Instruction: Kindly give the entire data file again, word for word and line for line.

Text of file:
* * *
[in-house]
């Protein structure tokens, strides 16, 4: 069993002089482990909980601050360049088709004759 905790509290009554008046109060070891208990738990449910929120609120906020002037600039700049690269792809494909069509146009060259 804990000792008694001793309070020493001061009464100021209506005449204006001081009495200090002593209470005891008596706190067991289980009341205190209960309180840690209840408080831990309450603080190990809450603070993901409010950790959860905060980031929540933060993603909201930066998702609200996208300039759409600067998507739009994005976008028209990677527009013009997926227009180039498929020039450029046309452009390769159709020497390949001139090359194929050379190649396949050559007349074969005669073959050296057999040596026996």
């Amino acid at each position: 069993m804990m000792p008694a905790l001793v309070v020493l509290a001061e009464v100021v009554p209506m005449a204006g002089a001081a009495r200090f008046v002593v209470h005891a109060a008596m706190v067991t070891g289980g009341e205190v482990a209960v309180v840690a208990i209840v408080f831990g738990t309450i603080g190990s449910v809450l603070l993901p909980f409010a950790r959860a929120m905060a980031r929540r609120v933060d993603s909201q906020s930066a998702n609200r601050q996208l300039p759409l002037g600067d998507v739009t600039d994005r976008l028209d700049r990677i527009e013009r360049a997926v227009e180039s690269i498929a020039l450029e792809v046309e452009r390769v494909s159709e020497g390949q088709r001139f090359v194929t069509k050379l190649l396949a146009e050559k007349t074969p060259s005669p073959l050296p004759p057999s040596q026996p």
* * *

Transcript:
[in-house]
């Protein structure tokens, strides 16, 4: 069993002089482990909980601050360049088709004759 905790509290009554008046109060070891208990738990449910929120609120906020002037600039700049690269792809494909069509146009060259 804990000792008694001793309070020493001061009464100021209506005449204006001081009495200090002593209470005891008596706190067991289980009341205190209960309180840690209840408080831990309450603080190990809450603070993901409010950790959860905060980031929540933060993603909201930066998702609200996208300039759409600067998507739009994005976008028209990677527009013009997926227009180039498929020039450029046309452009390769159709020497390949001139090359194929050379190649396949050559007349074969005669073959050296057999040596026996």
């Amino acid at each position: 069993m804990m000792p008694a905790l001793v309070v020493l509290a001061e009464v100021v009554p209506m005449a204006g002089a001081a009495r200090f008046v002593v209470h005891a109060a008596m706190v067991t070891g289980g009341e205190v482990a209960v309180v840690a208990i209840v408080f831990g738990t309450i603080g190990s449910v809450l603070l993901p909980f409010a950790r959860a929120m905060a980031r929540r609120v933060d993603s909201q906020s930066a998702n609200r601050q996208l300039p759409l002037g600067d998507v739009t600039d994005r976008l028209d700049r990677i527009e013009r360049a997926v227009e180039s690269i498929a020039l450029e792809v046309e452009r390769v494909s159709e020497g390949q088709r001139f090359v194929t069509k050379l190649l396949a146009e050559k007349t074969p060259s005669p073959l050296p004759p057999s040596q026996p």